By this time, perhaps, the leftover chocolate eggs at your house have been eaten. The children’s baskets are back in storage. Maybe you are picking the last of the Easter grass out of your carpet. For most folks, Easter is over. And, unless you happen to hit a stray Easter egg with your lawnmower, Easter is all but forgotten.
But is Easter really over? No. Not by a long shot. For the redeemed of God, every day is Easter. We are the Easter people.
It was Anne Lamott who said, “We're Easter people, living in a Good Friday world.”
I agree. We live in a fallen world. It’s easy to forget Easter when Good Friday is all around us.
I have been pastor long enough to know that heartache sits in every pew. Let’s face it. We’ve all been there, in the dark, alone, with our dreams in ashes around our feet. Someone you love has died, and you do not know how to go on. Or a relationship you valued has been shattered. A child has gone so far astray, you don’t know if you will ever get through the grief. A job loss, a loss of health, a loss of purpose. It’s dark. It’s frightening. We can’t imagine how we can go on. And we, like Mary Magdalene, can’t even recognize Jesus through the tears.
But Jesus does not leave us alone in our grief. Jesus walks with us through it. There is nowhere we can be, no trouble too large, no pit so deep, that Jesus cannot stand beside us in our struggle.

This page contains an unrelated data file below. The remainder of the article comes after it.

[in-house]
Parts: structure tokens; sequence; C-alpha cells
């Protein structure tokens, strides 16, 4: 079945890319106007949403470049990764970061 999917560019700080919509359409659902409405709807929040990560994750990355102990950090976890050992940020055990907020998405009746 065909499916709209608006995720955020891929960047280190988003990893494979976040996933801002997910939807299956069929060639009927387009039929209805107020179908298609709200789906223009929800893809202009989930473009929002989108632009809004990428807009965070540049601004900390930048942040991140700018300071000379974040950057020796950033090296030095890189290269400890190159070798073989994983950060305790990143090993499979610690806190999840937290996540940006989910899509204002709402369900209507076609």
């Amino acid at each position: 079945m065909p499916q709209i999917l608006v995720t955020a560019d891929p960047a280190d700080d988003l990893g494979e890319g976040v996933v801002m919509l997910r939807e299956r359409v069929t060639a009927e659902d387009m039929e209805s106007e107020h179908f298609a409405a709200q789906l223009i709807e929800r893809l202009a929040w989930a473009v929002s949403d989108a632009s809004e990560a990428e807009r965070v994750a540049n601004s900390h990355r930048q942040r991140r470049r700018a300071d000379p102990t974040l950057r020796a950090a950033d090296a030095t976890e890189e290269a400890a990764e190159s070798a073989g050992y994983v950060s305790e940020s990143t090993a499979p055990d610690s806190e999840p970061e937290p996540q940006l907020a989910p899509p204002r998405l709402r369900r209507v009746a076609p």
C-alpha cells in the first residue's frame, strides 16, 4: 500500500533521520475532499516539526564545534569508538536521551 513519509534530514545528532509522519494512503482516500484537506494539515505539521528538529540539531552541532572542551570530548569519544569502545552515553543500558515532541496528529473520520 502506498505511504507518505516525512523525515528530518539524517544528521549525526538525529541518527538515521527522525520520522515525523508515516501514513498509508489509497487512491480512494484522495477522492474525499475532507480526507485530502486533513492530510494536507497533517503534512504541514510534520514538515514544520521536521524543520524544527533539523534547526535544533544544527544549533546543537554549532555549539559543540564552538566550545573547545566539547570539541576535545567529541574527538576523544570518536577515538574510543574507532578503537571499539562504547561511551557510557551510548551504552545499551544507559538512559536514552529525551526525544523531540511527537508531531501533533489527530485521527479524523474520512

S. M. Lockeridge, an extraordinary African American preacher, once gave a sermon called, “It’s Friday, but Sunday’s Coming.” Here are a few lines: "It was Friday; it was Friday and my Jesus was dead on the tree. But that was Friday, and Sunday's coming! "It was Friday and Mary was crying her eyes out. The disciples were running in every direction, like sheep without a shepherd, but that was Friday, and Sunday's coming.
"It was Friday. The cynics were looking at the world and saying ‘As things have been so shall they be. You can't change anything in this world; you can't change anything.’ But those cynics don't know that it was only Friday. Sunday's coming."
Brothers and sisters, we live in a Good Friday world. We know the darkness. But God will not leave us desolate. Weeping may last for the night, but joy comes in the morning. Because our faith is in the risen Christ, yes, it’s Friday, but Sunday’s coming.